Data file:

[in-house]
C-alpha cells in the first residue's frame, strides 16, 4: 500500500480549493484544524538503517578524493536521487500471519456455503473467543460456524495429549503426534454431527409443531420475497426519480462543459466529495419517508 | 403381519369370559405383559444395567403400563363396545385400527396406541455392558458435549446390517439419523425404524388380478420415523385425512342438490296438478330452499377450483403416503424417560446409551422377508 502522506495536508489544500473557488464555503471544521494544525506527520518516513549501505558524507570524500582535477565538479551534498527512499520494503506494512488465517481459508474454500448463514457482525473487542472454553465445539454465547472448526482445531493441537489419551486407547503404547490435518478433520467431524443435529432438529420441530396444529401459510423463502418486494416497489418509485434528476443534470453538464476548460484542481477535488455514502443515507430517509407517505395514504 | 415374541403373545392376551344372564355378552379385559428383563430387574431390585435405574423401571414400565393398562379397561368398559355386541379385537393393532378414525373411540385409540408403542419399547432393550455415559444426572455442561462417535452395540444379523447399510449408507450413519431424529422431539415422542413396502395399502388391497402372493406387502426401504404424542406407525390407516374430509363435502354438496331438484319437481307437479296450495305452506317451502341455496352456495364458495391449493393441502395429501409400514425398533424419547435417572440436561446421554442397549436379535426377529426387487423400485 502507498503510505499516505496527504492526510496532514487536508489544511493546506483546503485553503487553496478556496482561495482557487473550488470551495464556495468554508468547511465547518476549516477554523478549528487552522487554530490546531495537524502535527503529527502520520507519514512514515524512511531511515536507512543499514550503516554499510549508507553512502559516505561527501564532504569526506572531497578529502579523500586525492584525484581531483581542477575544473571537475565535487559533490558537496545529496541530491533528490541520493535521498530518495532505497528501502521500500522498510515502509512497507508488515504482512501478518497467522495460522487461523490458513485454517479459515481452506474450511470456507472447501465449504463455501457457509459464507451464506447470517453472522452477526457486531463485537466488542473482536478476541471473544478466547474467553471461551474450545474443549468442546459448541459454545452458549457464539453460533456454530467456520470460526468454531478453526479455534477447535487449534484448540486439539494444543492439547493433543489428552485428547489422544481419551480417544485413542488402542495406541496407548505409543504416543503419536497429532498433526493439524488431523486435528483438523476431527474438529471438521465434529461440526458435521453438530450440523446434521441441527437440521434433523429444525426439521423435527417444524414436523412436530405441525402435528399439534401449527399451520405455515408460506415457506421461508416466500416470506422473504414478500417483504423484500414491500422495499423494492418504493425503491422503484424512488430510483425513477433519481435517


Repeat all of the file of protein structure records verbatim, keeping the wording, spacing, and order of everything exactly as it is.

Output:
[in-house]
C-alpha cells in the first residue's frame, strides 16, 4: 500500500480549493484544524538503517578524493536521487500471519456455503473467543460456524495429549503426534454431527409443531420475497426519480462543459466529495419517508 | 403381519369370559405383559444395567403400563363396545385400527396406541455392558458435549446390517439419523425404524388380478420415523385425512342438490296438478330452499377450483403416503424417560446409551422377508 502522506495536508489544500473557488464555503471544521494544525506527520518516513549501505558524507570524500582535477565538479551534498527512499520494503506494512488465517481459508474454500448463514457482525473487542472454553465445539454465547472448526482445531493441537489419551486407547503404547490435518478433520467431524443435529432438529420441530396444529401459510423463502418486494416497489418509485434528476443534470453538464476548460484542481477535488455514502443515507430517509407517505395514504 | 415374541403373545392376551344372564355378552379385559428383563430387574431390585435405574423401571414400565393398562379397561368398559355386541379385537393393532378414525373411540385409540408403542419399547432393550455415559444426572455442561462417535452395540444379523447399510449408507450413519431424529422431539415422542413396502395399502388391497402372493406387502426401504404424542406407525390407516374430509363435502354438496331438484319437481307437479296450495305452506317451502341455496352456495364458495391449493393441502395429501409400514425398533424419547435417572440436561446421554442397549436379535426377529426387487423400485 502507498503510505499516505496527504492526510496532514487536508489544511493546506483546503485553503487553496478556496482561495482557487473550488470551495464556495468554508468547511465547518476549516477554523478549528487552522487554530490546531495537524502535527503529527502520520507519514512514515524512511531511515536507512543499514550503516554499510549508507553512502559516505561527501564532504569526506572531497578529502579523500586525492584525484581531483581542477575544473571537475565535487559533490558537496545529496541530491533528490541520493535521498530518495532505497528501502521500500522498510515502509512497507508488515504482512501478518497467522495460522487461523490458513485454517479459515481452506474450511470456507472447501465449504463455501457457509459464507451464506447470517453472522452477526457486531463485537466488542473482536478476541471473544478466547474467553471461551474450545474443549468442546459448541459454545452458549457464539453460533456454530467456520470460526468454531478453526479455534477447535487449534484448540486439539494444543492439547493433543489428552485428547489422544481419551480417544485413542488402542495406541496407548505409543504416543503419536497429532498433526493439524488431523486435528483438523476431527474438529471438521465434529461440526458435521453438530450440523446434521441441527437440521434433523429444525426439521423435527417444524414436523412436530405441525402435528399439534401449527399451520405455515408460506415457506421461508416466500416470506422473504414478500417483504423484500414491500422495499423494492418504493425503491422503484424512488430510483425513477433519481435517